Point of view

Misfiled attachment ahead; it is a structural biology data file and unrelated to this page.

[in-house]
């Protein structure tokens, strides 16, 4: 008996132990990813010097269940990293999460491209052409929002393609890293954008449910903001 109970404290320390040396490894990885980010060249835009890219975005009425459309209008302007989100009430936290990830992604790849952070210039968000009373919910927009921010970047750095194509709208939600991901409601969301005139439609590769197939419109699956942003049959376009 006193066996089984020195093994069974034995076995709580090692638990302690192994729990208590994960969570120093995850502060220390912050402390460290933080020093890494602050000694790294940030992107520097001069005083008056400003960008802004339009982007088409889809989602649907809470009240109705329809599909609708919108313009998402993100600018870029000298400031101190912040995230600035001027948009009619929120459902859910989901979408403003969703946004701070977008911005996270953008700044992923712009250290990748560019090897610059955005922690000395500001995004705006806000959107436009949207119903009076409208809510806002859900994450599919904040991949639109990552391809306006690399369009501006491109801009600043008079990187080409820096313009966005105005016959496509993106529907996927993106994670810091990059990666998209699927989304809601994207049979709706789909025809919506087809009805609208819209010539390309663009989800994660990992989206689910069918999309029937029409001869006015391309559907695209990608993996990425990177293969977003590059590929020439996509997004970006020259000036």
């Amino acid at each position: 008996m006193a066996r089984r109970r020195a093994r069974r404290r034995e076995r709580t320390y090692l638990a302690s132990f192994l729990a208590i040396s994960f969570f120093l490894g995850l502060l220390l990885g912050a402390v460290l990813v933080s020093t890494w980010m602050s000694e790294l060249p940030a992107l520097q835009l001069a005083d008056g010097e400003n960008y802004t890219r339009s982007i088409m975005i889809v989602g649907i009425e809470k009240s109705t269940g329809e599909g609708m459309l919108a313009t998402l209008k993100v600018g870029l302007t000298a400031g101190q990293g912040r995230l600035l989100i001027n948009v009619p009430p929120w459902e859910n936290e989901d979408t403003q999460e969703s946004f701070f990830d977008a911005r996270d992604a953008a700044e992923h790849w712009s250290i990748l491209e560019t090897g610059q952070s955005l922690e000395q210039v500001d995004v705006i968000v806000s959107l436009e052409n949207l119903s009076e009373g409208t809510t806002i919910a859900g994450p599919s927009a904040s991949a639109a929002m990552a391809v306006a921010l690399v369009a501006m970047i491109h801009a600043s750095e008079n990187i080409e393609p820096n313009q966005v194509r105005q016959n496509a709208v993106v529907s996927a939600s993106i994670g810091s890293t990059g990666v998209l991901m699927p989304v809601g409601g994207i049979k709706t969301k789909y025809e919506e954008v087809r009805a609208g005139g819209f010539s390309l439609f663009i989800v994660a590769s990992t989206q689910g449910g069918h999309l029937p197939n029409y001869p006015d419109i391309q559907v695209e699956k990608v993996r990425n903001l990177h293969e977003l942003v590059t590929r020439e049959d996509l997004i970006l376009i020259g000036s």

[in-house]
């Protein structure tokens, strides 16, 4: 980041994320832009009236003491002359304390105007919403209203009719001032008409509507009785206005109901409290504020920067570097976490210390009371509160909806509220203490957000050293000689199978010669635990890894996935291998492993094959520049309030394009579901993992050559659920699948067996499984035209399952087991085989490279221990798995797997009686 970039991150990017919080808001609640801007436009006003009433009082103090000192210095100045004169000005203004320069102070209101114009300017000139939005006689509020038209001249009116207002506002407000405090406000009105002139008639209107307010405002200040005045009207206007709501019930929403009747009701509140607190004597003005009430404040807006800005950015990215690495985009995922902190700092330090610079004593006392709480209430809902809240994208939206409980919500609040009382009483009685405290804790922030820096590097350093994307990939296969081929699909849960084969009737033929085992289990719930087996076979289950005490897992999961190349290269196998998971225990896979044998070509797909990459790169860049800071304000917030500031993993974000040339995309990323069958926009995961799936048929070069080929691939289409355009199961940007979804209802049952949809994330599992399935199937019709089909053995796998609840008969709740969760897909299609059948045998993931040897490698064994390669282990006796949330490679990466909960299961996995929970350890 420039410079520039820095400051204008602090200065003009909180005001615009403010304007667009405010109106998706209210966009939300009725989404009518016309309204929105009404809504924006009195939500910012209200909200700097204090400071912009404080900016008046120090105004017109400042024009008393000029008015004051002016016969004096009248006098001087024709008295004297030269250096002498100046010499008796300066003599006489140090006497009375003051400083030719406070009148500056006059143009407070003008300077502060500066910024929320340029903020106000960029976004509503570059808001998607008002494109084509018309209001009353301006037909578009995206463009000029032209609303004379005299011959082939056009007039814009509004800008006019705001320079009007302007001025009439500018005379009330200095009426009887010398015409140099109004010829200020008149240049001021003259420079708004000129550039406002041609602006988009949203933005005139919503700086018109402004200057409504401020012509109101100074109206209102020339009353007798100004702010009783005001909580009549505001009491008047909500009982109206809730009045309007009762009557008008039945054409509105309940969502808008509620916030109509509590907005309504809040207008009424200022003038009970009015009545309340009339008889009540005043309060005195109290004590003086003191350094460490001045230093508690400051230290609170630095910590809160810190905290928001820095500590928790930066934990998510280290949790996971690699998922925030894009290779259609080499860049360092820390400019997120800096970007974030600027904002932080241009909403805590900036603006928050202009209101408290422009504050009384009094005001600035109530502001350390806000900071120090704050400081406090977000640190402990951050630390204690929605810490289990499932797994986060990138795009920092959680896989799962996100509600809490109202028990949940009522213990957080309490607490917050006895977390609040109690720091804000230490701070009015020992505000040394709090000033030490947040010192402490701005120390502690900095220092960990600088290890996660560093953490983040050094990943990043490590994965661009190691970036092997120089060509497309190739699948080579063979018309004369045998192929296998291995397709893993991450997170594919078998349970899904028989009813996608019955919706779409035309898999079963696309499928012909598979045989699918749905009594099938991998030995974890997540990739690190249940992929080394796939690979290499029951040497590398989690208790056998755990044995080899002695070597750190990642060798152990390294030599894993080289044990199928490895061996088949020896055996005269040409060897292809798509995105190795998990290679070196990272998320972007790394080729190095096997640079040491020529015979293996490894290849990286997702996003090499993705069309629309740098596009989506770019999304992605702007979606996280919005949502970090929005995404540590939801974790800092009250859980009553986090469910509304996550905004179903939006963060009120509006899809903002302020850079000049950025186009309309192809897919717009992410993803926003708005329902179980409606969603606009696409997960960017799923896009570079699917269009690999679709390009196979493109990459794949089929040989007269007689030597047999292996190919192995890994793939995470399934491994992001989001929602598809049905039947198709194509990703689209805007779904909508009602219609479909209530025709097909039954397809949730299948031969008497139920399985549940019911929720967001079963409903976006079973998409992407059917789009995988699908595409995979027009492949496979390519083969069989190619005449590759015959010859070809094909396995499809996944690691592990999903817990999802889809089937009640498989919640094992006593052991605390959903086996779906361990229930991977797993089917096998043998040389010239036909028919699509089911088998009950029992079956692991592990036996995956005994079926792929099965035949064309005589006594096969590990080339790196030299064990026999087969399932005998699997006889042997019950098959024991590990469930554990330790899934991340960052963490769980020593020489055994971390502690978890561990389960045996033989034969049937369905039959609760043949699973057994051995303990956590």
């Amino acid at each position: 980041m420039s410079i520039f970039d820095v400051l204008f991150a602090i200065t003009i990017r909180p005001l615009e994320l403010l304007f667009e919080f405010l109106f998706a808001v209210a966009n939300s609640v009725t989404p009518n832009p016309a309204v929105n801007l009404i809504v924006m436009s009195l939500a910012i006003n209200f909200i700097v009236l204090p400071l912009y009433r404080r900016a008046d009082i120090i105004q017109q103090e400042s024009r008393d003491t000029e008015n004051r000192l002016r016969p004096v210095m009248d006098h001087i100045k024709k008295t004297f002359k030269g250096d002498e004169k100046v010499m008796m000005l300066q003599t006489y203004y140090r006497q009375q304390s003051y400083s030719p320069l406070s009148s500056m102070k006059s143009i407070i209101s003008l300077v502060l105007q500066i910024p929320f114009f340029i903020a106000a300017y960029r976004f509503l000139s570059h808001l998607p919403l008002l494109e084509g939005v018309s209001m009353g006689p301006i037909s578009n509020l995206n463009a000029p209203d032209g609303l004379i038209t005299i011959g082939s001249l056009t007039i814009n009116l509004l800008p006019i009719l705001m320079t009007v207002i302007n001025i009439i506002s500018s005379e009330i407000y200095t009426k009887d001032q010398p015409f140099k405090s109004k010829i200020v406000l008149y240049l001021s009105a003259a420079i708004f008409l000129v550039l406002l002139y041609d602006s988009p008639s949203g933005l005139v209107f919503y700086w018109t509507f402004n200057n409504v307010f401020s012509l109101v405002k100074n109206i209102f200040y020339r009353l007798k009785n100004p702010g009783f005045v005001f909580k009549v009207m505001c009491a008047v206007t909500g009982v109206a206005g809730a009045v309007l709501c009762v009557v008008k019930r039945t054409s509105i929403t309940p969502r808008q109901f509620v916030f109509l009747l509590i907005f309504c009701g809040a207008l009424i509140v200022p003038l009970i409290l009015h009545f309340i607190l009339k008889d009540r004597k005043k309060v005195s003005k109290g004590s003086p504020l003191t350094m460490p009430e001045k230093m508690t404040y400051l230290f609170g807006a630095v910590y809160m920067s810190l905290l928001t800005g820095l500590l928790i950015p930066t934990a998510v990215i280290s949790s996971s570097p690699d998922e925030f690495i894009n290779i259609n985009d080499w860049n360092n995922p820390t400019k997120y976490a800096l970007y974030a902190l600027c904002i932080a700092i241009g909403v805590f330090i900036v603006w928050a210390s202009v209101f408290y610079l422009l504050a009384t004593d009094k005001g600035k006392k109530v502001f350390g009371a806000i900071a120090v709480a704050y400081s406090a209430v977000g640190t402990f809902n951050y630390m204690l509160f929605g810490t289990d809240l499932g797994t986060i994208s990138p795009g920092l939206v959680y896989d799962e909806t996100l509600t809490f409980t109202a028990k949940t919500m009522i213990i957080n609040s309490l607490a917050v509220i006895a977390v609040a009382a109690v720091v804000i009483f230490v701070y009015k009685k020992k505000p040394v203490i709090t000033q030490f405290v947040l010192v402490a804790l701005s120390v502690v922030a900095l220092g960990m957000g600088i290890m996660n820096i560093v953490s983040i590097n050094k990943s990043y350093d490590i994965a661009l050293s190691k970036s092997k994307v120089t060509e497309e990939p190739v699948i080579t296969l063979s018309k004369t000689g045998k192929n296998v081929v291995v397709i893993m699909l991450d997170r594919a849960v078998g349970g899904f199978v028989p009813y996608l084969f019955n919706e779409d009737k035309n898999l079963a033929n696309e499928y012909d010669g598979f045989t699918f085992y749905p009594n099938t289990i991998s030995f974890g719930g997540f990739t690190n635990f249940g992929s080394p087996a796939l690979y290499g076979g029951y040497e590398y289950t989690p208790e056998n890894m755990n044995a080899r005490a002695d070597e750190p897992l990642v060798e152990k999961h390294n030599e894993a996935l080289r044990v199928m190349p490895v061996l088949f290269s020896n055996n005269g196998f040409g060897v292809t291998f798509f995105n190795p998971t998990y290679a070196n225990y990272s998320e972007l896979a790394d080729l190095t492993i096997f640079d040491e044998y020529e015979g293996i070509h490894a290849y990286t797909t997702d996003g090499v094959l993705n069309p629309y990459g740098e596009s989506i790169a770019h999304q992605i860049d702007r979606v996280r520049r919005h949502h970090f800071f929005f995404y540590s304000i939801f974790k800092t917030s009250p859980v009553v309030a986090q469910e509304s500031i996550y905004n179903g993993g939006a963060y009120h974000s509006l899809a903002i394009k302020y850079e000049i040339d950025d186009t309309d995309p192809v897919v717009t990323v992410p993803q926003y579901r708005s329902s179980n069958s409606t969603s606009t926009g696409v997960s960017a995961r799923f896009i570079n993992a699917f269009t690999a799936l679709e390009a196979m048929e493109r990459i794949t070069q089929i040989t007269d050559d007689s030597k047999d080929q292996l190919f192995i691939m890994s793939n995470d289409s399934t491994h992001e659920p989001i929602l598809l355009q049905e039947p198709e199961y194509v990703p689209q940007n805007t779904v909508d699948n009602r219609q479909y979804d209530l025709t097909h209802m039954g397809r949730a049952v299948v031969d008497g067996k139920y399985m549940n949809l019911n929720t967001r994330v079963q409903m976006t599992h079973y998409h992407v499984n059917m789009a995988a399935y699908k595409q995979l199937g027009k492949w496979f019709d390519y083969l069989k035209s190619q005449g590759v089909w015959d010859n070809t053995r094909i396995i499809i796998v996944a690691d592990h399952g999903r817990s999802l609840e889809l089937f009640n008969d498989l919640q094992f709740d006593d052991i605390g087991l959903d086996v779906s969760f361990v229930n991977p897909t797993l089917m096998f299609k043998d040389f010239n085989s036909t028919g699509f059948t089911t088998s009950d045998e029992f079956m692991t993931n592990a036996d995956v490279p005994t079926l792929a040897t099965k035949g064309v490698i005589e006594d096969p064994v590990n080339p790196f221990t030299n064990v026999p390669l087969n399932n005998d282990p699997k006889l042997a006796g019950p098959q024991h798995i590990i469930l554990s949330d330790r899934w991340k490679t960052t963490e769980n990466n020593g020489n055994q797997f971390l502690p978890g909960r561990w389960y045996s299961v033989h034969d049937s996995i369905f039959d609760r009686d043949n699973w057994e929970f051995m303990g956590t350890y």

A position or angle from which something is observed or considered, and the direction of the viewer's gaze; a standpoint which is either a physical location or one in the mind. Examples of the points of view possible in a picture are: from below, from inside, from outside, from above, and so on. A manner of viewing things; an attitude. The attitude or outlook of a narrator or character in a piece of literature, a movie, or another art form. In discussing art, to use the common synonym "perspective" may be confusing.Examples of points of view:Mesopotamia, Palace of King Ashurnasirpal II of Assyria, Nimrud, entrance to the east suite, One of a Pair of Lamassu, c. 875 BCE, carved stone, British Museum, London. However it is displayed in a museum, in its original context, a lamassu is the guardian of a doorway, integral with a wall. For this reason, it is not an entirely freestanding sculpture. It was carved as if it were two reliefs joined at right angles. These guys always have five legs, because that's the way lamassu can present the correct number of legs when seen from each of the two points of view implied by two relief sculptures; two legs when seen from the front, and four when seen from the side. See a larger detail of the legs. Additionally, the side view shows legs in motion, whild the frontal view shows the creature at rest. See Mesopotamian art. Maurits Cornelis Escher (Dutch, 1898-1972), Other World, 1947, color wood engraving and woodcut printed from three blocks in black, red-brown, and green; image 12 1/2 x 10 1/4 inches (31.8 x 26.1 cm), sheet 39.2 x 32.9 cm; Fine Arts Museums of San Francisco, CA. Depending upon which of this room's three windows we look out, we find our point of view is completely different. See optical illusion.And about point of view: "I live in a very small house but my windows look out on a very large world." Confucius (550-478 BCE), Chinese religious leader. "The artist, like the God of creation, remains within or behind or beyond or above his handiwork, invisible, refined out of existence, indifferent, paring his fingernails." James Joyce (1882-1941), Irish writer. See modernism. Also see aerial or bird's-eye view, anamorphosis, attitude, bias, di sotto in s?, fish-eye lens, focal point, herringbone perspective, irony, linear perspective, obsession, panorama, propaganda, refraction, telephoto, wide-angle, and worm's-eye view.